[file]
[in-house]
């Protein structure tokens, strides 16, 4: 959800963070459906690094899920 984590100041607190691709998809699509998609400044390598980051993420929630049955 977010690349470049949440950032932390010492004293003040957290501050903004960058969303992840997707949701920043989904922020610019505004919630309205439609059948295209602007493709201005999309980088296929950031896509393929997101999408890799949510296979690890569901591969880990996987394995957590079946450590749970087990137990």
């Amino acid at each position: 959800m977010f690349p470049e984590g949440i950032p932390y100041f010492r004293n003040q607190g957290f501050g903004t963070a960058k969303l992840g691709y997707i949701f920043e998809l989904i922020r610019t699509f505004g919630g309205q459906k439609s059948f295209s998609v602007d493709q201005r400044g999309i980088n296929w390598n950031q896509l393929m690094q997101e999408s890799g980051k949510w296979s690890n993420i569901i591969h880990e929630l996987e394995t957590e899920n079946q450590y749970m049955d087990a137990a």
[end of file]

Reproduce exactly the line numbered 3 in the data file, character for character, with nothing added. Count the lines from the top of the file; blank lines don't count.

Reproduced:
């Amino acid at each position: 959800m977010f690349p470049e984590g949440i950032p932390y100041f010492r004293n003040q607190g957290f501050g903004t963070a960058k969303l992840g691709y997707i949701f920043e998809l989904i922020r610019t699509f505004g919630g309205q459906k439609s059948f295209s998609v602007d493709q201005r400044g999309i980088n296929w390598n950031q896509l393929m690094q997101e999408s890799g980051k949510w296979s690890n993420i569901i591969h880990e929630l996987e394995t957590e899920n079946q450590y749970m049955d087990a137990a």